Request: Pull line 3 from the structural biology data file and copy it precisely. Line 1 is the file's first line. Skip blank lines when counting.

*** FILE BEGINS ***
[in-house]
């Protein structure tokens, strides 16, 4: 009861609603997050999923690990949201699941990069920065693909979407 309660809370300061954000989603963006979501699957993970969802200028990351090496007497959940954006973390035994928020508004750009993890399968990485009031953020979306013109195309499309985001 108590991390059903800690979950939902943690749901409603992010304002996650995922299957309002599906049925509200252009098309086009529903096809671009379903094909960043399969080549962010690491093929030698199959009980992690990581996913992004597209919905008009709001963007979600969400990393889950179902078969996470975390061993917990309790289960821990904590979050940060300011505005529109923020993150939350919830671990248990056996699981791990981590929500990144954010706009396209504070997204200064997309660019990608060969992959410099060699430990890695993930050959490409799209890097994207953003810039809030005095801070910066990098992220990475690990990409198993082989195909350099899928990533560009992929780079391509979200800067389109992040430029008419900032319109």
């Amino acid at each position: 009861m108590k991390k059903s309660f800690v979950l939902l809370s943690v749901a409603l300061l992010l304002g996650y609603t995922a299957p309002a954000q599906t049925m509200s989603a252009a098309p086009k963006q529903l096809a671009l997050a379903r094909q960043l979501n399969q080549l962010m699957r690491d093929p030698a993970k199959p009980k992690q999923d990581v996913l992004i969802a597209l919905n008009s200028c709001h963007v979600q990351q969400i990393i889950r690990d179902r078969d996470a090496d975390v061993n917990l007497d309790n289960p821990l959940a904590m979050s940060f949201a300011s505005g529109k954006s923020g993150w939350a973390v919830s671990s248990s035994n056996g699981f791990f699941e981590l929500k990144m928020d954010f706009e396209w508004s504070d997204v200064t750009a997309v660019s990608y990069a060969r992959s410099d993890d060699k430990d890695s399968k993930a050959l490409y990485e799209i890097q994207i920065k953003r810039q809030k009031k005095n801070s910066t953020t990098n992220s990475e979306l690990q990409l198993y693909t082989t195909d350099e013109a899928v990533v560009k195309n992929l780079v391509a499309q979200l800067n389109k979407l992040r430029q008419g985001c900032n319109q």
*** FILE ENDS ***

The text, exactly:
């Amino acid at each position: 009861m108590k991390k059903s309660f800690v979950l939902l809370s943690v749901a409603l300061l992010l304002g996650y609603t995922a299957p309002a954000q599906t049925m509200s989603a252009a098309p086009k963006q529903l096809a671009l997050a379903r094909q960043l979501n399969q080549l962010m699957r690491d093929p030698a993970k199959p009980k992690q999923d990581v996913l992004i969802a597209l919905n008009s200028c709001h963007v979600q990351q969400i990393i889950r690990d179902r078969d996470a090496d975390v061993n917990l007497d309790n289960p821990l959940a904590m979050s940060f949201a300011s505005g529109k954006s923020g993150w939350a973390v919830s671990s248990s035994n056996g699981f791990f699941e981590l929500k990144m928020d954010f706009e396209w508004s504070d997204v200064t750009a997309v660019s990608y990069a060969r992959s410099d993890d060699k430990d890695s399968k993930a050959l490409y990485e799209i890097q994207i920065k953003r810039q809030k009031k005095n801070s910066t953020t990098n992220s990475e979306l690990q990409l198993y693909t082989t195909d350099e013109a899928v990533v560009k195309n992929l780079v391509a499309q979200l800067n389109k979407l992040r430029q008419g985001c900032n319109q």